What does a 'Leb' look like?
- Written by Sherene Idriss, Research associate, Western Sydney University
In 2012, I was interviewing a young man, Hamid*, as part of my research on the creative vocational aspirations of Lebanese-Australian young men. I asked him whether he had anything else to add, the usual courtesy given by researchers to interviewees. He paused, then said:
Well, your study is about creative identities and Lebanese young men, right? But the thing is you can’t be a Leb and be creative – it doesn’t make sense.
The interview was clearly not over.
In what followed, Hamid explained to me in great detail the defining stylistic elements of a “Leb”:
They wear Nike TNs and Dry Fit [shirts] … They walk around in their wannabe gangs and piss on everyone else, go to the gym, listen to Tupac or gangsta rap – that kind of thing.
A very similar image emerged when I asked the question, “What does a Leb look like?”, of the rest of my 20 informants, interviewed between 2011 and 2014. One young man said:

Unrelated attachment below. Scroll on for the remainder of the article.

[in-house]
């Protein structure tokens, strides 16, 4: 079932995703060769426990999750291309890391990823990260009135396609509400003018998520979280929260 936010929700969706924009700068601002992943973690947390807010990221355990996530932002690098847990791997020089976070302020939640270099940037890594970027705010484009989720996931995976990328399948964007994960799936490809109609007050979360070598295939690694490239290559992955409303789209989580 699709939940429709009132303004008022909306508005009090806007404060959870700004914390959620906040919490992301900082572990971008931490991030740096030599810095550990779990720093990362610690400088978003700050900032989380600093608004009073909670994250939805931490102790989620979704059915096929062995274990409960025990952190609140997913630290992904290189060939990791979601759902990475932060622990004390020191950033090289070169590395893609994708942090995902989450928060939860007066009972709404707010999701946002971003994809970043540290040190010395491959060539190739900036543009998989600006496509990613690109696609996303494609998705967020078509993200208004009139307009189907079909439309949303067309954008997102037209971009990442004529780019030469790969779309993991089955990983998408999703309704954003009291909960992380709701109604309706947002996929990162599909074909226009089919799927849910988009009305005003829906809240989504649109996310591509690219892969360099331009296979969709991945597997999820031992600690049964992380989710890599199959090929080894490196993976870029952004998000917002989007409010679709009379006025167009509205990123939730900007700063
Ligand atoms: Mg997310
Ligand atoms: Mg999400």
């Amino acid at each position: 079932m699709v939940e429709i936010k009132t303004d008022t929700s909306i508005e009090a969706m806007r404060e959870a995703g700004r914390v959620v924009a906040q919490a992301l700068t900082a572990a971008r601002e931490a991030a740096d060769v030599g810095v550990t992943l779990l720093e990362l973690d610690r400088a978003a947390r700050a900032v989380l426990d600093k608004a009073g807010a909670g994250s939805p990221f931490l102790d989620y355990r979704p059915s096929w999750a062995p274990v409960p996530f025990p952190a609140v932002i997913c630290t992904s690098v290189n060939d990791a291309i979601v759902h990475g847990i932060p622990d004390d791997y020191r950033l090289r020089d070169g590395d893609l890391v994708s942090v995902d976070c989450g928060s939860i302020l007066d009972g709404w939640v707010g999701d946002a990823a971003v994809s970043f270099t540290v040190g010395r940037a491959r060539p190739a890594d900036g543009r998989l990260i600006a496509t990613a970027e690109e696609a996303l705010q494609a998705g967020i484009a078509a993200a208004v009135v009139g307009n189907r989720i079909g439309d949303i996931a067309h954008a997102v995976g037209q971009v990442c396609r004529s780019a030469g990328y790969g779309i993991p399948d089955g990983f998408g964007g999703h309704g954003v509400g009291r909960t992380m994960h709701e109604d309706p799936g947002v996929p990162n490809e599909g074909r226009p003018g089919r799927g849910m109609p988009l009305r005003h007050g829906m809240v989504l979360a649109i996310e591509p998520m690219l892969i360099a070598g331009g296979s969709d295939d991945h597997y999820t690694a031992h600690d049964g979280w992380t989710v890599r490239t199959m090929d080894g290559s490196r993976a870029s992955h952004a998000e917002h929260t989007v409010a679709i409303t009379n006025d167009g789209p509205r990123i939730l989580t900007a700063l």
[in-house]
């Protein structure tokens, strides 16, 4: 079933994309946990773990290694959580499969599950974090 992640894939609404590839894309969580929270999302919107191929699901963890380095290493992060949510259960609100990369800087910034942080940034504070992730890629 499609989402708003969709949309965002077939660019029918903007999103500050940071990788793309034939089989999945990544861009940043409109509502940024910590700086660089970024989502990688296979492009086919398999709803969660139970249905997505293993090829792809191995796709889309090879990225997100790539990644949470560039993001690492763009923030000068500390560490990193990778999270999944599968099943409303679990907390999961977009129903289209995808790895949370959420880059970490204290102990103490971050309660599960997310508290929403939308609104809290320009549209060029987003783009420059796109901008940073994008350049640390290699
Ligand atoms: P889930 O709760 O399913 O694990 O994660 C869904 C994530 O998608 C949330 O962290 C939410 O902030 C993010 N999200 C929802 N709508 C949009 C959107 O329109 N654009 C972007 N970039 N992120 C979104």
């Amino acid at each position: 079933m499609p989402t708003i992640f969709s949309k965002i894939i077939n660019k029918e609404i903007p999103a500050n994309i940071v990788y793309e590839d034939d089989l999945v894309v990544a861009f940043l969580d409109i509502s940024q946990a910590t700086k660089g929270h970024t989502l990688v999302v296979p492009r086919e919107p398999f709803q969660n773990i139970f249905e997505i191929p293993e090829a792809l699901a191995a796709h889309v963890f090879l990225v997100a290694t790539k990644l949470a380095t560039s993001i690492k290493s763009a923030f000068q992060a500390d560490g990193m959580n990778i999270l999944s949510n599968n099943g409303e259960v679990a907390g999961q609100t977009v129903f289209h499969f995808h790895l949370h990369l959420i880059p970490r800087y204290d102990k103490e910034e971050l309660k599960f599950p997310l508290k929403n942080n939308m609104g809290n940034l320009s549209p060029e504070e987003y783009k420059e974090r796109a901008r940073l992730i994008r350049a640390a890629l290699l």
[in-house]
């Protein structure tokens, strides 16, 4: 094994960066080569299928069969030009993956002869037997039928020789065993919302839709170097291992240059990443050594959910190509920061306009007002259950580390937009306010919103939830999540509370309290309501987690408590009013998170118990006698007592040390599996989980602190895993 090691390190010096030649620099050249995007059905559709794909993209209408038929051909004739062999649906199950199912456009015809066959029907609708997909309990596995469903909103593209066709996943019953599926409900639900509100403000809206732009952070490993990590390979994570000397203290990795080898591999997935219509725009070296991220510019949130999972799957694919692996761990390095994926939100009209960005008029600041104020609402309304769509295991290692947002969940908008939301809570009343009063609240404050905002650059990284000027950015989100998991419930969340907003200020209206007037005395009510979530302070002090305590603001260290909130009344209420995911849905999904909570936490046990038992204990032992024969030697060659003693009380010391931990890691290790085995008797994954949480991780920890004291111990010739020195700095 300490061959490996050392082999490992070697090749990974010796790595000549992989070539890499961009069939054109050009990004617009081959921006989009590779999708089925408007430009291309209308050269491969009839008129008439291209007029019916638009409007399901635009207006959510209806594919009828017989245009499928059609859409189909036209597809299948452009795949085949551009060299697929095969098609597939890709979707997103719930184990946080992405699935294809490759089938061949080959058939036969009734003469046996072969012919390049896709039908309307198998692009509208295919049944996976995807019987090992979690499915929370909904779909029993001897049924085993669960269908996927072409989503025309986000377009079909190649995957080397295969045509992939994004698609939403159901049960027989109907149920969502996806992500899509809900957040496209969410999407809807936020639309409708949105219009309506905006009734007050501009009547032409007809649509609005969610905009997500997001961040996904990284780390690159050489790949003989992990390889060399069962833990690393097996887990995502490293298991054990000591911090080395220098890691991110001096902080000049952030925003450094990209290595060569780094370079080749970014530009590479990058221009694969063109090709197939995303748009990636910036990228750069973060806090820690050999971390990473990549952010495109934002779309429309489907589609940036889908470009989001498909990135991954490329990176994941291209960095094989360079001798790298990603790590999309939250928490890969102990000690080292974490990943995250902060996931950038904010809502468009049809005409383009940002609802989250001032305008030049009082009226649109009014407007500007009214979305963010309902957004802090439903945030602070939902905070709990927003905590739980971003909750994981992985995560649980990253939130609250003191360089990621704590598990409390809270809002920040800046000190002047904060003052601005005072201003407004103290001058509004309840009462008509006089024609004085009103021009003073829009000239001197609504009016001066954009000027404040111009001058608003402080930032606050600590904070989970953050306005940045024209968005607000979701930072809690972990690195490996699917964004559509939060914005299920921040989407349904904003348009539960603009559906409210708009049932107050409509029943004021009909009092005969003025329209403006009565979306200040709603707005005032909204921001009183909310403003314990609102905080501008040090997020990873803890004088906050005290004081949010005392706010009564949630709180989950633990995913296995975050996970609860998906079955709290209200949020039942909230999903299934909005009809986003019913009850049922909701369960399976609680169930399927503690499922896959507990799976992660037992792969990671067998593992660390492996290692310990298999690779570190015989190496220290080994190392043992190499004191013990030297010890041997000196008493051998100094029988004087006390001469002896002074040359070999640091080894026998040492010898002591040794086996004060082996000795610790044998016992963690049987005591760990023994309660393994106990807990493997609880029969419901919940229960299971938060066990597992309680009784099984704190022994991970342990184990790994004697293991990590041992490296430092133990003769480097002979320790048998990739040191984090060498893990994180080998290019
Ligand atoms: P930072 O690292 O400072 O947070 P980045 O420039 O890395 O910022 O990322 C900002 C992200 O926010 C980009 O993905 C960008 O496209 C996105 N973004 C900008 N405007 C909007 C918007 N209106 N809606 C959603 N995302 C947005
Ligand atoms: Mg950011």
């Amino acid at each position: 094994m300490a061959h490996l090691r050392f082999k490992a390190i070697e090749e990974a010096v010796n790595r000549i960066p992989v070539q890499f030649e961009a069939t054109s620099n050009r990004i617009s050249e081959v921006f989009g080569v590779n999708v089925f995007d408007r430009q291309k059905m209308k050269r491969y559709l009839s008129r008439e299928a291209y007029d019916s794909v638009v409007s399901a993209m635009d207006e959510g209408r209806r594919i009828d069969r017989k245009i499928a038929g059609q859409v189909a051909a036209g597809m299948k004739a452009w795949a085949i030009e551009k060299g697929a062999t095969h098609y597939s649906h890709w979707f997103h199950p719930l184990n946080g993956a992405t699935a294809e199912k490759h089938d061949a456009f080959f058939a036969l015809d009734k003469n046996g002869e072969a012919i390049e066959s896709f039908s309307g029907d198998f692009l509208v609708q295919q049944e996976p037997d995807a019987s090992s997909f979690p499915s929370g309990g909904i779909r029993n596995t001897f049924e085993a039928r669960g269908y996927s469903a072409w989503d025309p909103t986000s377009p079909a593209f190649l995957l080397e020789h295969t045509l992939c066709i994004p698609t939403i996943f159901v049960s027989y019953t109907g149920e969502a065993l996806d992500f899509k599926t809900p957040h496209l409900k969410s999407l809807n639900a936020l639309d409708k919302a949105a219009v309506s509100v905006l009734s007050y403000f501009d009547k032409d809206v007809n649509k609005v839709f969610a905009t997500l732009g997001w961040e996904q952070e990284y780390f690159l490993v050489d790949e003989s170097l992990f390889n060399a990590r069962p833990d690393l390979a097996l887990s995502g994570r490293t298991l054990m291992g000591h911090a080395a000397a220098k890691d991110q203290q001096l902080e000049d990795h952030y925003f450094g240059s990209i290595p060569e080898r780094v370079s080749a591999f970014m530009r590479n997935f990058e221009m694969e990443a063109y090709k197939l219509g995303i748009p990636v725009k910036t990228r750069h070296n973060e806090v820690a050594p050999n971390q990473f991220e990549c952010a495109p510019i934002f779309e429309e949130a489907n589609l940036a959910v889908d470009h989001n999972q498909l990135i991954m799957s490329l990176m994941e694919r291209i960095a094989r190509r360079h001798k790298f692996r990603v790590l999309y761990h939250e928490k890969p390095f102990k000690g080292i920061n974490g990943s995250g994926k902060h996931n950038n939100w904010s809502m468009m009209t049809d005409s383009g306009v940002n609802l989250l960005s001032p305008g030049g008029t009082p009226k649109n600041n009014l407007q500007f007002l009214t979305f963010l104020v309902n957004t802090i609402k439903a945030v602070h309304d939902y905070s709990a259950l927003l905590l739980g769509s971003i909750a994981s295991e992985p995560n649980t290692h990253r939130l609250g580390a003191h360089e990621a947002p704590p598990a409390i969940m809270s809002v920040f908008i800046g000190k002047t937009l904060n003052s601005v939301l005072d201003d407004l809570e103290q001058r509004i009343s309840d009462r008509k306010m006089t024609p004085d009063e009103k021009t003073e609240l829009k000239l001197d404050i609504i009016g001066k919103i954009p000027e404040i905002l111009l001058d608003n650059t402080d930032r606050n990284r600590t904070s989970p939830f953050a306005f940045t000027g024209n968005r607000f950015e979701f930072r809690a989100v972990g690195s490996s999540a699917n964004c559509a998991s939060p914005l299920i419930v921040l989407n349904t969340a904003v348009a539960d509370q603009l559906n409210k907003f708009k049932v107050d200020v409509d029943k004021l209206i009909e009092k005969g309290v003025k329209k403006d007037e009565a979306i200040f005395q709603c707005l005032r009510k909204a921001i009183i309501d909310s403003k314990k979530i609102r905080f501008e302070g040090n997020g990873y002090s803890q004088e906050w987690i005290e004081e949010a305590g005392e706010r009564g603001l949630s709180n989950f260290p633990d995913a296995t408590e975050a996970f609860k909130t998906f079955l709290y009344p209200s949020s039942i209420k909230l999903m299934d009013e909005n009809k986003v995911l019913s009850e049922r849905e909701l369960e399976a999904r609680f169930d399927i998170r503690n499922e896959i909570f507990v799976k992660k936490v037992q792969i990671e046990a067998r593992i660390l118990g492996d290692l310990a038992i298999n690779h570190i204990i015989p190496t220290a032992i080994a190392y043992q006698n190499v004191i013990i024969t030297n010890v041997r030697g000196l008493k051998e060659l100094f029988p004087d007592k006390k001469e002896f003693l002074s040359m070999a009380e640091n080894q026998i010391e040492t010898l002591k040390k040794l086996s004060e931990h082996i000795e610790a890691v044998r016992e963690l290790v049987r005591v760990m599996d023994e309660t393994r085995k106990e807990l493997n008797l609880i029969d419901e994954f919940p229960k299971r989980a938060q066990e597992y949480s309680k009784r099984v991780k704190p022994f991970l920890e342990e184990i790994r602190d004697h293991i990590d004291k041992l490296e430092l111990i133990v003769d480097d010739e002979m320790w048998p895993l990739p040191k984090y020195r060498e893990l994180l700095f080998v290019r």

It’s not about being Lebanese; like me for example, I am Lebanese but I’m not a Leb. I have respect for people and I don’t walk around like I’m about to smash shit and graffiti the school.
The “Leb” embodies a type of hyper-masculinity that the young men in my study rejected entirely. One of the goals in my research was to uncover why this was the case and how ideas about masculinity can constrain aspirations.
Wassim*, an avid fan of Parkour, said all the Lebs at his school mocked him for riding his skateboard to school. “I hated the Lebs,” he said, without any concern that he might be mistaken for one – despite having been born and raised in a Lebanese migrant family.
In the public high schools in southwest Sydney, Leb style and attitude were dominant among the male students in the late 1990s and 2000s, giving them a certain sense of power in a society that consistently treated them as a source of moral panic.
In the book based on my research, Young Migrant Identities, I detail how every young Lebanese-Australian man I interviewed called himself a “non-Leb” at varying life stages. They had creative vocational aspirations in fields such as film, media, music and literature. They aspired to escape the stigma of their ethnic and working-class neighbourhoods in and around Bankstown; one of the ways they could articulate this to me was to distance themselves from the “Lebs” at their schools.
This is the reality that serves as the starting point for Michael Mohammed Ahmad’s provocative new novel, The Lebs.
Read more http://theconversation.com/what-does-a-leb-look-like-93367